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It is known that one of the conditions for taking Buxtehude's place was that the successful candidate should marry his daughter.

We know that she was still unmarried at the late age of 30.

We know that Mattheson and Handel who considered the job visited Lubeck and left again very quickly.

 

That the marriage condition is what drove them away is only speculation, as is the guess that she was unattractive.

 

It is only speculation, as you say. I feel moved to defend this unfortunate woman's reputation. (I didn't hear the play - perhaps it was sympathetic?)

 

She was single at the age of 30? I haven't heard that Handel ever married either. I don't recall anyone ever suggesting that it was because he was ugly. (We know Bach married- more than once- and he may already have had some lady in mind at the time.)

I'm afraid I know nothing of Mattheson's preferences; perhaps it would have been like offering - ahem - a hamburger to a vegetarian in the two cases mentioned?

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My limited intellect has encountered difficulty in trying to understand why Denis O'Connor's enquiry about getting hold of 19th century copies of Musical Opinion is mixed up with the attractions of Buxtehude's daughter. However it might be of interest that the Westminster Music Library near Victoria Coach Station had them some years back. I agree with him that the correspondence columns were very lively then on subjects including Hope-Jones which was the subject I was researching at the time.

 

Maybe try this link:

 

http://www.westminster.gov.uk/services/libraries/special/music/

 

Careful though - the paper from 1895 or so was yellowed and extremely fragile and I had to own up to having torn some pages slightly as I was turning them. The staff were very kind though and let me out without a fine.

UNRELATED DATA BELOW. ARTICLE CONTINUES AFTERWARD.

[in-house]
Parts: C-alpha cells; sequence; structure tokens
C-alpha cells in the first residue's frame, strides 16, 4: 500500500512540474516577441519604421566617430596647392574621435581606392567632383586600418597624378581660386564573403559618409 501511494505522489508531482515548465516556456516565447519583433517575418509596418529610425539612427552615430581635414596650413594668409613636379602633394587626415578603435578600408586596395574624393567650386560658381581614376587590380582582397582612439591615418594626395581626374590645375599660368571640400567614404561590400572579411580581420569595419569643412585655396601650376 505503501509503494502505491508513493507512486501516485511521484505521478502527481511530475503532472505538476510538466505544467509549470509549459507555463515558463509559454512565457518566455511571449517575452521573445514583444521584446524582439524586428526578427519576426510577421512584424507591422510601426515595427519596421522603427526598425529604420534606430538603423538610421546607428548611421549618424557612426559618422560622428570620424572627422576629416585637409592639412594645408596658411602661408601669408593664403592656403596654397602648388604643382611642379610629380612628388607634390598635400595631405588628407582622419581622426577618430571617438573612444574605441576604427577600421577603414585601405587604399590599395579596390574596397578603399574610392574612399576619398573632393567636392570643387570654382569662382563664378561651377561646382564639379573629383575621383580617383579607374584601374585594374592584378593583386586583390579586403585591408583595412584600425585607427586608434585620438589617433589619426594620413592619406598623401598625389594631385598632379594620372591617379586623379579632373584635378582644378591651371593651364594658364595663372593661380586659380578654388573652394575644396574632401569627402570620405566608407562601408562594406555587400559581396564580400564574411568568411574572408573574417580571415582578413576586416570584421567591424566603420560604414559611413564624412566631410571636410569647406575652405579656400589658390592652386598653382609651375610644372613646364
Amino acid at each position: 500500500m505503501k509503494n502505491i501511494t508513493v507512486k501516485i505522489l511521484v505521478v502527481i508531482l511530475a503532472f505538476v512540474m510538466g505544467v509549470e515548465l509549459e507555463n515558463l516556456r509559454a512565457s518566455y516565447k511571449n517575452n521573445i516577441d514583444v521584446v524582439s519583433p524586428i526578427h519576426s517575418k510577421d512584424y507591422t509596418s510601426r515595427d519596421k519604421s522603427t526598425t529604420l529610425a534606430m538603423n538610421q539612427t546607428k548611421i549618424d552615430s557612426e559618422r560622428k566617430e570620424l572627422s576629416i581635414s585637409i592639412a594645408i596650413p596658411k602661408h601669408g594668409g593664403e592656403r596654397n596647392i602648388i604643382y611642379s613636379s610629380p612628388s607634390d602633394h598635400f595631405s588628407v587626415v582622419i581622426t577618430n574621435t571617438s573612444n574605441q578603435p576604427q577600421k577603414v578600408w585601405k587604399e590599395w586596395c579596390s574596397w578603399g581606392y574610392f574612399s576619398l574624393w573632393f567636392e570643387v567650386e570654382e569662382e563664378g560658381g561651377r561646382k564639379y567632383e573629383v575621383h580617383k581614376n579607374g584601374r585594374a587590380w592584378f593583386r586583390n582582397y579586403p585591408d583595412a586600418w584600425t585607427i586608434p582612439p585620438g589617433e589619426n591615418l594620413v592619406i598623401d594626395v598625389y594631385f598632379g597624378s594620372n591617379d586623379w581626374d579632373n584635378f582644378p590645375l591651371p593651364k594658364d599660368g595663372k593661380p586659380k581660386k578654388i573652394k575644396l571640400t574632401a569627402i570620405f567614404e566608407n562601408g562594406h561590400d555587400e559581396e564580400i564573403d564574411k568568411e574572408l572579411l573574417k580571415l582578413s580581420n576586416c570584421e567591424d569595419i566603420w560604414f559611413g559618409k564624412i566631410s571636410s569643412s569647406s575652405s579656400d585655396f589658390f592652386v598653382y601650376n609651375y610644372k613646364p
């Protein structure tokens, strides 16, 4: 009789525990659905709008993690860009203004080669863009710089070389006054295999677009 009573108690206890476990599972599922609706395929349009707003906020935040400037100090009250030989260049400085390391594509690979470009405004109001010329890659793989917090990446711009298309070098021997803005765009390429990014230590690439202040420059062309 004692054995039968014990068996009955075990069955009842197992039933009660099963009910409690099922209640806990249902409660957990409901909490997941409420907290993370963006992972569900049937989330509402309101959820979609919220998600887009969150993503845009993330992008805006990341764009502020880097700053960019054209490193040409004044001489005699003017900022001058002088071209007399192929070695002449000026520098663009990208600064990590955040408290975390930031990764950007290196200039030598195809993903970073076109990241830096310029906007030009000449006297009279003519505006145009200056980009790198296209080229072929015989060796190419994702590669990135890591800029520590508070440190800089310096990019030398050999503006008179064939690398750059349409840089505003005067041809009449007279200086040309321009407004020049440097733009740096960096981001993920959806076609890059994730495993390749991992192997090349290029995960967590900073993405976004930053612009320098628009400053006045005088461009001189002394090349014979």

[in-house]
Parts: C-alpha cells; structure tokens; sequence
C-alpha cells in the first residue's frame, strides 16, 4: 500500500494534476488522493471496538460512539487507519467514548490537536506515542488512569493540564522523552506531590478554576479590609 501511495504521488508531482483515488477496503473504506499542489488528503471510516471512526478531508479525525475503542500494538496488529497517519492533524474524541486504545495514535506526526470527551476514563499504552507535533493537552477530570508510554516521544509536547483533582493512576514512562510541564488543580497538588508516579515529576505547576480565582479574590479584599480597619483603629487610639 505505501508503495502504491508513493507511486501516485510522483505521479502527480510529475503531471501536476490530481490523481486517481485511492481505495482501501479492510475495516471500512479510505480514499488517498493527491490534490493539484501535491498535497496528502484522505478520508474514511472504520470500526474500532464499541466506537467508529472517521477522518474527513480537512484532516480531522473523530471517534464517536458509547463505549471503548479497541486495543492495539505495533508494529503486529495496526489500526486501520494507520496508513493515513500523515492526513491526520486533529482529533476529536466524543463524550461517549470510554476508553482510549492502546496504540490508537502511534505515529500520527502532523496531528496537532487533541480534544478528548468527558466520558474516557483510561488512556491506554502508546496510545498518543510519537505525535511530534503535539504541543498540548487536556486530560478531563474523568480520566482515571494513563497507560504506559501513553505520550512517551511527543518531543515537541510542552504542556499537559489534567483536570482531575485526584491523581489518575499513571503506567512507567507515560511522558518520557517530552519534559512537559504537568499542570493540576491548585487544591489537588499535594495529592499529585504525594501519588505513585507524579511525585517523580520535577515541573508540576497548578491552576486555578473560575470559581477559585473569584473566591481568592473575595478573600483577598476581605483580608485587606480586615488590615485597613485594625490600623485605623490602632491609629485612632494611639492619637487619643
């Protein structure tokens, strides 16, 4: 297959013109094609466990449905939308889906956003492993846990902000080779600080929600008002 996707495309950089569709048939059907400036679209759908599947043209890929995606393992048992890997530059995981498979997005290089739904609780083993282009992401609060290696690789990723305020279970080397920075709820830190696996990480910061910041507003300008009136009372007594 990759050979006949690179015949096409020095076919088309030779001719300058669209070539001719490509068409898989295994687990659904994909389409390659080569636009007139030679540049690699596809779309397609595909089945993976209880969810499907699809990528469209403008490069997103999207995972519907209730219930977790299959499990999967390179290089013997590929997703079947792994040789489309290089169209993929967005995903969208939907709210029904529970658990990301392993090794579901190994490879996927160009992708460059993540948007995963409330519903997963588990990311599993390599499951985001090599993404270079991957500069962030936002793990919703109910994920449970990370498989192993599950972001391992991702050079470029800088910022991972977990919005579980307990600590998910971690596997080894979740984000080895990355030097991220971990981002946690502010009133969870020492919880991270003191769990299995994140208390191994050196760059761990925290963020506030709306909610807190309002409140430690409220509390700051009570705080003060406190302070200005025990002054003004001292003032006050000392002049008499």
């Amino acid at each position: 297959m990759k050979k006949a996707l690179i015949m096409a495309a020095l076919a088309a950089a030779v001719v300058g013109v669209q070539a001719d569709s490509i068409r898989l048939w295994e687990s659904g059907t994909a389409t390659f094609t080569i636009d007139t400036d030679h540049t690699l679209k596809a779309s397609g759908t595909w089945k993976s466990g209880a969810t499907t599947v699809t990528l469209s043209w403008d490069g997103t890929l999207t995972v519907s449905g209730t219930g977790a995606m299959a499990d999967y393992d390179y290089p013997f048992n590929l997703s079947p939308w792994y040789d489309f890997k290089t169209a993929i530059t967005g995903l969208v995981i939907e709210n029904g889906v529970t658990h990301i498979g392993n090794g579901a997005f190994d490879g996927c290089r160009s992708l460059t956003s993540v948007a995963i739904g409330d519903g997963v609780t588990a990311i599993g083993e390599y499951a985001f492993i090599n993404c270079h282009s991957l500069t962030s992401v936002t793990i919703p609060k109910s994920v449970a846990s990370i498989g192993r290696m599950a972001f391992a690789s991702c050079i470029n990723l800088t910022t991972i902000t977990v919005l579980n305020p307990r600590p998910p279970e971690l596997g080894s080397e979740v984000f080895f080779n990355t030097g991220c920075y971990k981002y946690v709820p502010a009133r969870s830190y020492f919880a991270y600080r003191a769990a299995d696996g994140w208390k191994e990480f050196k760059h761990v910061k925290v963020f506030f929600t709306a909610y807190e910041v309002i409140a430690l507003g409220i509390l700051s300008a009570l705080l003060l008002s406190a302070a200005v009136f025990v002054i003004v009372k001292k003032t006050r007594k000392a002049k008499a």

CEP

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We know nothing of Handel's "diet", as he jealously guarded his privacy. Hamburgers, vegetables, or perhaps nothing at all. There has been a lot of speculation, and attempts to find clues about his sexuality from analyses of his work. They probably tell us more about the analysts than about Handel.

 

Men have different preferences for women - some men prefer blondes - and the fact that one man finds a particular woman unattractive is no guarantee that another man might not find her very attractive.

 

Buxtehude died on 9th May 1707. Johann Christian Schieferdecker was appointed on 23rd June to replace him, and so when he married Anna Margreta Buxtehude on 5th September he already had the job, and Buxtehude pére was not present to enforce any marriage condition. Perhaps JCS liked the look of her!

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Oh dear, no more disparagement of the organist's daughter... and no more limericks after this one. (I can't help myself, really...)

 

It seems I've been terribly rude

To the daughter of old Buxtehude.

My apology's given.

May I come come back if'n

I show a more kind attitude?

 

Rgds

MJF

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Oh dear, indeed, MJF !

 

I hope that was a statement of intention, rather than an instruction; as I have felt moved by the recent poetical atmosphere to pen another deeply-felt, sensitive ode:

 

“The daughter of Herr Buxtehude

Was no looker- and quite a bit cruder

Than La Gioconda:

You’d not want to gander

At her for too long in the nude-uh.”

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It is known that one of the conditions for taking Buxtehude's place was that the successful candidate should marry his daughter.

We know that she was still unmarried at the late age of 30.

We know that Mattheson and Handel who considered the job visited Lubeck and left again very quickly.

 

That the marriage condition is what drove them away is only speculation, as is the guess that she was unattractive.

I must retract the statement that the marriage condition drove them away. Mattheson wrote that "We [him and Handel] travelled together ... We listened to that esteemed artist in his St Mary's church with dignified attention. However, since he had proposed a marriage condition in the matter, for which neither of us expressed the slightest inclination, we took our leave ..."